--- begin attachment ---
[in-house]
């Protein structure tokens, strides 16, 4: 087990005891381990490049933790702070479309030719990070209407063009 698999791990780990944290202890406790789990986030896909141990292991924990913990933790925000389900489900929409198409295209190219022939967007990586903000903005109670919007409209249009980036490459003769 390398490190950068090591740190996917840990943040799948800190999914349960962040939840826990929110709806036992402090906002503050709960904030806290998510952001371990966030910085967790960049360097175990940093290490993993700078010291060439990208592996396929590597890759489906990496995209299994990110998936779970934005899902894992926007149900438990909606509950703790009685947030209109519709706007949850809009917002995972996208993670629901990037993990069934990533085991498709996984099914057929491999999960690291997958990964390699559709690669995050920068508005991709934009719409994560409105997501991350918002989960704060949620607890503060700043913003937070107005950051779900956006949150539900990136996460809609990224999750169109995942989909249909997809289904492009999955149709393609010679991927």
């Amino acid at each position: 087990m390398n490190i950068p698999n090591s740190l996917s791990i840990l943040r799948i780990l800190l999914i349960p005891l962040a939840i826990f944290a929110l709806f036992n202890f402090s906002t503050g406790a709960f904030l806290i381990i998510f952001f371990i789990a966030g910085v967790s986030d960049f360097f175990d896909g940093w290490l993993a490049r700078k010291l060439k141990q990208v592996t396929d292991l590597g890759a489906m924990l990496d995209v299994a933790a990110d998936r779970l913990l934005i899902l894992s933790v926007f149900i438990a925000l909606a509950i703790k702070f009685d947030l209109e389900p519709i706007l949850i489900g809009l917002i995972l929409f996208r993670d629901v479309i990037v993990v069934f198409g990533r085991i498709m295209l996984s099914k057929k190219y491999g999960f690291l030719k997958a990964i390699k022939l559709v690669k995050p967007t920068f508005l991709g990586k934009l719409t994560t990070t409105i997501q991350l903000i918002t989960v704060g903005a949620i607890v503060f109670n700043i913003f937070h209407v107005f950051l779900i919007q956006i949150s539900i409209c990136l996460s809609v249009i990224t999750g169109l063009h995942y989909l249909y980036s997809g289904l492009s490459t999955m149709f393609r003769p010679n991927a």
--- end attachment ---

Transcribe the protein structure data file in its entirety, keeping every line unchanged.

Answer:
[in-house]
């Protein structure tokens, strides 16, 4: 087990005891381990490049933790702070479309030719990070209407063009 698999791990780990944290202890406790789990986030896909141990292991924990913990933790925000389900489900929409198409295209190219022939967007990586903000903005109670919007409209249009980036490459003769 390398490190950068090591740190996917840990943040799948800190999914349960962040939840826990929110709806036992402090906002503050709960904030806290998510952001371990966030910085967790960049360097175990940093290490993993700078010291060439990208592996396929590597890759489906990496995209299994990110998936779970934005899902894992926007149900438990909606509950703790009685947030209109519709706007949850809009917002995972996208993670629901990037993990069934990533085991498709996984099914057929491999999960690291997958990964390699559709690669995050920068508005991709934009719409994560409105997501991350918002989960704060949620607890503060700043913003937070107005950051779900956006949150539900990136996460809609990224999750169109995942989909249909997809289904492009999955149709393609010679991927």
């Amino acid at each position: 087990m390398n490190i950068p698999n090591s740190l996917s791990i840990l943040r799948i780990l800190l999914i349960p005891l962040a939840i826990f944290a929110l709806f036992n202890f402090s906002t503050g406790a709960f904030l806290i381990i998510f952001f371990i789990a966030g910085v967790s986030d960049f360097f175990d896909g940093w290490l993993a490049r700078k010291l060439k141990q990208v592996t396929d292991l590597g890759a489906m924990l990496d995209v299994a933790a990110d998936r779970l913990l934005i899902l894992s933790v926007f149900i438990a925000l909606a509950i703790k702070f009685d947030l209109e389900p519709i706007l949850i489900g809009l917002i995972l929409f996208r993670d629901v479309i990037v993990v069934f198409g990533r085991i498709m295209l996984s099914k057929k190219y491999g999960f690291l030719k997958a990964i390699k022939l559709v690669k995050p967007t920068f508005l991709g990586k934009l719409t994560t990070t409105i997501q991350l903000i918002t989960v704060g903005a949620i607890v503060f109670n700043i913003f937070h209407v107005f950051l779900i919007q956006i949150s539900i409209c990136l996460s809609v249009i990224t999750g169109l063009h995942y989909l249909y980036s997809g289904l492009s490459t999955m149709f393609r003769p010679n991927a």